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1. Root damage is greatest when the majority of larvae have completed the 3rd instar (larval stage). Often, this is around tasseling and falls in July or August. It can occur as early as June with above average temperatures in spring and early summer.
2. Digging roots too early can underestimate the amount of damage that can be present.
3. Roots dug after the majority of the adults emerge are often more difficult to wash and rate due to root regrowth.
4. Usually there is a 2 to 3 week window that is optimum for digging roots.
1. In 3 random locations per treatment, 5 consecutive root balls should be dug.
2. Digging roots from an area with no biotech trait to control CRW and/or no soil insecticide can help determine the overall CRW pressure.
3. If the CRW larvae pressure is light in this ‘untreated’ area, it is likely that feeding differences will be minimal in the other treatments and further digging may not be warranted.
4. Removing the upper portion of the plant about 1 to 2 feet above the root mass can help make handling (hauling out of the field, soaking, etc.) much easier.
5. Label the root masses with the appropriate treatment. Permanent marker on duct tape placed a few inches below where the stalk was cut works fairly well, but there are several other methods.
6. Instead of digging the plants individually, it is often easier to dig in a large oval shape around all five plants. Loosening the soil around the 5-plant area can help keep the root masses intact and still allow separation of the plants.
1. Washing roots immediately after digging may remove some of the smaller roots with the soil; therefore, roots should be soaked in a tub of water for 30 minutes or more to help remove soil from the roots before washing.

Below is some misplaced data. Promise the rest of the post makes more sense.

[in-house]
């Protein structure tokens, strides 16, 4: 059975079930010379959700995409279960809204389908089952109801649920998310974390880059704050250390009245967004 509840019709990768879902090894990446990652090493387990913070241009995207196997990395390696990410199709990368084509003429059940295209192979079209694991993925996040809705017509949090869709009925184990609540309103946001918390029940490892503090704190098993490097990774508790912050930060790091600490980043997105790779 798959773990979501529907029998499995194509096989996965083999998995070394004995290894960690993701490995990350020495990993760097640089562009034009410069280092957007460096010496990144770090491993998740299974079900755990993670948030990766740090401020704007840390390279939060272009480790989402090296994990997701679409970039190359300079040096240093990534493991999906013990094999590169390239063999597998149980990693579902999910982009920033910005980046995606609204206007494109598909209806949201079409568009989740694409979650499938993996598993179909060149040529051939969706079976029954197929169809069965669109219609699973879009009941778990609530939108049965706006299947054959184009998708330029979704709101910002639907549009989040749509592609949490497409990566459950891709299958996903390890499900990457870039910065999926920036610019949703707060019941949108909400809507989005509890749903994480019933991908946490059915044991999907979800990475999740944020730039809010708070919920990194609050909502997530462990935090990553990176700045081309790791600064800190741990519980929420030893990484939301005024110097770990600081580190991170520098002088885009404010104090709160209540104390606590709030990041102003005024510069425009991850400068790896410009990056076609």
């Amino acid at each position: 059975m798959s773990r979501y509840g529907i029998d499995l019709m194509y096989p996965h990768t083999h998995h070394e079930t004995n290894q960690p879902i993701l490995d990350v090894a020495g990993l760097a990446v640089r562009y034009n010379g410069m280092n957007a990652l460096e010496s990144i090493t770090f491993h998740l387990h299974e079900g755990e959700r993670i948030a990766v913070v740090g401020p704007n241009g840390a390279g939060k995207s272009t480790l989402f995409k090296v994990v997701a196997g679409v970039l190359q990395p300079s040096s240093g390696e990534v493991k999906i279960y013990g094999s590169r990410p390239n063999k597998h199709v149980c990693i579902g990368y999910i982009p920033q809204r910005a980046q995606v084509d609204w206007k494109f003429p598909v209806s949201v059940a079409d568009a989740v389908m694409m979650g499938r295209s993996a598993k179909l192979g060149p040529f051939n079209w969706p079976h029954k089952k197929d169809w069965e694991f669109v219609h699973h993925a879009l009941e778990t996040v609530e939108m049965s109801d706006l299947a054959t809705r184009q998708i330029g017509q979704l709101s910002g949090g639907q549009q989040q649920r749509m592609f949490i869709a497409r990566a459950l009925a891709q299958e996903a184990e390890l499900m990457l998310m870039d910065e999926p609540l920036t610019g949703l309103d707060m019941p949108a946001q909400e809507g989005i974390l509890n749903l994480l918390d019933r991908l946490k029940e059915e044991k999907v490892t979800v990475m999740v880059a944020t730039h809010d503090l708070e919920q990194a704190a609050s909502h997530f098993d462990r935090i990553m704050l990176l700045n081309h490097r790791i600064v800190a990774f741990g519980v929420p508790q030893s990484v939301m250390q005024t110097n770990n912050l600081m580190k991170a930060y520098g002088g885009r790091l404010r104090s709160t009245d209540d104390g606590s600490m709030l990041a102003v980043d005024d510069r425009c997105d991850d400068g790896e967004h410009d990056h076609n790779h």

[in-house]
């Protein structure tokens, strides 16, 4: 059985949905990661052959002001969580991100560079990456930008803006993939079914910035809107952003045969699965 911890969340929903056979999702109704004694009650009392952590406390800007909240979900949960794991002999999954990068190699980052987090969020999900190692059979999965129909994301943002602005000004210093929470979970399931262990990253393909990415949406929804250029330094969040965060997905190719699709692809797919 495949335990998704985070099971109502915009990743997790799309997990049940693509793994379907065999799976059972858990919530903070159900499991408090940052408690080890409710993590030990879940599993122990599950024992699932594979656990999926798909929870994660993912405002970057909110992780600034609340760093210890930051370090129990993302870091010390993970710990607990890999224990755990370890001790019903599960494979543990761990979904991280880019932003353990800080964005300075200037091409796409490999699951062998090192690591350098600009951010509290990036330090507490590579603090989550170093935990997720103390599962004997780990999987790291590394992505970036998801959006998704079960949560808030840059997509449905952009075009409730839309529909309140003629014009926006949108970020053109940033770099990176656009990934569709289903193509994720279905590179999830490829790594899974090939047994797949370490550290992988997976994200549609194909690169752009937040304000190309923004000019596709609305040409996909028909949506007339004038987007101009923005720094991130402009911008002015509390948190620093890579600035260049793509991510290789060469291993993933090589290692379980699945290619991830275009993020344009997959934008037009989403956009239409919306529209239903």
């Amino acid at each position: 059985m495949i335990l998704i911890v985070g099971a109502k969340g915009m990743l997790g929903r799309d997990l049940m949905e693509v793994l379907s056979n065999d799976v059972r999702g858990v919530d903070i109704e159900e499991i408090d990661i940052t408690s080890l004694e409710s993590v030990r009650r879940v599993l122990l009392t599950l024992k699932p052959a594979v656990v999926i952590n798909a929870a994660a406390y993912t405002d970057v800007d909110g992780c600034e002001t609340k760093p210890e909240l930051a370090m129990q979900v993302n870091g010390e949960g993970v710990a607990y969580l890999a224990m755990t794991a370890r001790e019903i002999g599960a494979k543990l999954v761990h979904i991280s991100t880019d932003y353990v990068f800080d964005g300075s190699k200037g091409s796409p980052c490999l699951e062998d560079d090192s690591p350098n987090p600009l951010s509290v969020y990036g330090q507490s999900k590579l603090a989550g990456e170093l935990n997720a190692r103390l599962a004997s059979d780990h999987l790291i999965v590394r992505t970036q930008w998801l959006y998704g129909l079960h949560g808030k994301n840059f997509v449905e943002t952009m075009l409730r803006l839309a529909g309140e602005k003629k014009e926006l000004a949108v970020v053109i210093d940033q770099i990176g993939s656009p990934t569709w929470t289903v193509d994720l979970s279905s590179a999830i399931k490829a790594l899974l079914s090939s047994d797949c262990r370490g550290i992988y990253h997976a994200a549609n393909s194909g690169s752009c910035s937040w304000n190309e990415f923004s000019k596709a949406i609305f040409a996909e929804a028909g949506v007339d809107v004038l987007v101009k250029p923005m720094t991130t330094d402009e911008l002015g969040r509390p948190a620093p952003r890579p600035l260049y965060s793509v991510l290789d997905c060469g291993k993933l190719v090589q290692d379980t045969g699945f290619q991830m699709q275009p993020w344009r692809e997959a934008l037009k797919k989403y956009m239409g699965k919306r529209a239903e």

2. If rootworm larvae or pupae (Figure 1) are present in the 13;10;13;10;root ball, they may float to the top of the water while soaking.
3. Roots should be washed carefully using a pressure washer or strong hose. To avoid unwanted injury, the pressure washer should be on low. After washing, roots are ready to be rated.
1. When rating roots, carefully pull back at each node to allow for easier inspection of rootworm scarring and root pruning.
2. Three nodes should be evaluated, starting with the uppermost node which has all of the roots at least 1.5 inches into the soil.
3. Later in the season, it is likely that brace roots will be the first one or two nodes that will need to be evaluated. When evaluating brace roots, the 1.5 inch parameter becomes relative to the soil line instead of the crown.
4. To assign a damage rating, assess the root pruning and scarring using the 0 to 3 NIS scale (Table 1 and Figure 2).
5. If regrowth is extensive, consider removing it to more accurately assess damage to original root system.
1. Generally under good growing conditions, an NIS rating of 1.0 is when considerable economic damage is likely to occur. Under adverse conditions, especially drought conditions, an NIS rating of 0.25 can be enough to cause economic damage.
2. It is important to consider the average NIS rating and consistency when evaluating options for managing CRW.
3. Consistency of protection refers to the percentage of NIS ratings that are less than 0.25, the economic threshold under droughty conditions.